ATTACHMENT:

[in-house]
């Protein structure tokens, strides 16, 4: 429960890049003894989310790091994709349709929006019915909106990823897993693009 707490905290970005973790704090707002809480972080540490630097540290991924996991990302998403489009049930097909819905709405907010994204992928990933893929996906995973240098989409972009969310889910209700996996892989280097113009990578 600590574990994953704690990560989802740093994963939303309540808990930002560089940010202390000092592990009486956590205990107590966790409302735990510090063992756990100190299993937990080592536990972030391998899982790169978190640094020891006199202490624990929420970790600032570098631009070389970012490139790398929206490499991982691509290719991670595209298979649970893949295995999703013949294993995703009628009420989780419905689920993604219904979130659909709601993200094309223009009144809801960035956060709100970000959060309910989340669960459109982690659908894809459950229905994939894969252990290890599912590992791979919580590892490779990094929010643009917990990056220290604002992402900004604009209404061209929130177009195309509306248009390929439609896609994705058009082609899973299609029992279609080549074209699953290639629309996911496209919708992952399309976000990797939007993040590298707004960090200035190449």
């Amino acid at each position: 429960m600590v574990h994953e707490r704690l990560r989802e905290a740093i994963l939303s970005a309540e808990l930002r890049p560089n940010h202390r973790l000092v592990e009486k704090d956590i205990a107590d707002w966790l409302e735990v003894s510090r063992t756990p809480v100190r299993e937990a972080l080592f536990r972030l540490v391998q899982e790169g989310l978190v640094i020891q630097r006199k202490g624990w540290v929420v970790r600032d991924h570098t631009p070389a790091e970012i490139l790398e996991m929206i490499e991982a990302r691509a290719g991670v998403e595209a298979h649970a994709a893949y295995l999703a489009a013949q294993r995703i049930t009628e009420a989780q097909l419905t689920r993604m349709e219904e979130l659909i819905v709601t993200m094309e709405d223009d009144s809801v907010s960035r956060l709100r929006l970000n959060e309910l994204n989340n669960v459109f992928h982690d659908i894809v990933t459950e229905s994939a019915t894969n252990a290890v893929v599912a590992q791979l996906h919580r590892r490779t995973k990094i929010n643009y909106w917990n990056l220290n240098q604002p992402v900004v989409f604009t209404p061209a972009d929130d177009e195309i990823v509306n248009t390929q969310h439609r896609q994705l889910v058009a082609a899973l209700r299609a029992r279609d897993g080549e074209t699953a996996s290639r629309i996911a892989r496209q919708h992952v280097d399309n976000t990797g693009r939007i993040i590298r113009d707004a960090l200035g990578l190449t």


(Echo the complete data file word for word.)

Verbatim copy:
[in-house]
């Protein structure tokens, strides 16, 4: 429960890049003894989310790091994709349709929006019915909106990823897993693009 707490905290970005973790704090707002809480972080540490630097540290991924996991990302998403489009049930097909819905709405907010994204992928990933893929996906995973240098989409972009969310889910209700996996892989280097113009990578 600590574990994953704690990560989802740093994963939303309540808990930002560089940010202390000092592990009486956590205990107590966790409302735990510090063992756990100190299993937990080592536990972030391998899982790169978190640094020891006199202490624990929420970790600032570098631009070389970012490139790398929206490499991982691509290719991670595209298979649970893949295995999703013949294993995703009628009420989780419905689920993604219904979130659909709601993200094309223009009144809801960035956060709100970000959060309910989340669960459109982690659908894809459950229905994939894969252990290890599912590992791979919580590892490779990094929010643009917990990056220290604002992402900004604009209404061209929130177009195309509306248009390929439609896609994705058009082609899973299609029992279609080549074209699953290639629309996911496209919708992952399309976000990797939007993040590298707004960090200035190449």
């Amino acid at each position: 429960m600590v574990h994953e707490r704690l990560r989802e905290a740093i994963l939303s970005a309540e808990l930002r890049p560089n940010h202390r973790l000092v592990e009486k704090d956590i205990a107590d707002w966790l409302e735990v003894s510090r063992t756990p809480v100190r299993e937990a972080l080592f536990r972030l540490v391998q899982e790169g989310l978190v640094i020891q630097r006199k202490g624990w540290v929420v970790r600032d991924h570098t631009p070389a790091e970012i490139l790398e996991m929206i490499e991982a990302r691509a290719g991670v998403e595209a298979h649970a994709a893949y295995l999703a489009a013949q294993r995703i049930t009628e009420a989780q097909l419905t689920r993604m349709e219904e979130l659909i819905v709601t993200m094309e709405d223009d009144s809801v907010s960035r956060l709100r929006l970000n959060e309910l994204n989340n669960v459109f992928h982690d659908i894809v990933t459950e229905s994939a019915t894969n252990a290890v893929v599912a590992q791979l996906h919580r590892r490779t995973k990094i929010n643009y909106w917990n990056l220290n240098q604002p992402v900004v989409f604009t209404p061209a972009d929130d177009e195309i990823v509306n248009t390929q969310h439609r896609q994705l889910v058009a082609a899973l209700r299609a029992r279609d897993g080549e074209t699953a996996s290639r629309i996911a892989r496209q919708h992952v280097d399309n976000t990797g693009r939007i993040i590298r113009d707004a960090l200035g990578l190449t």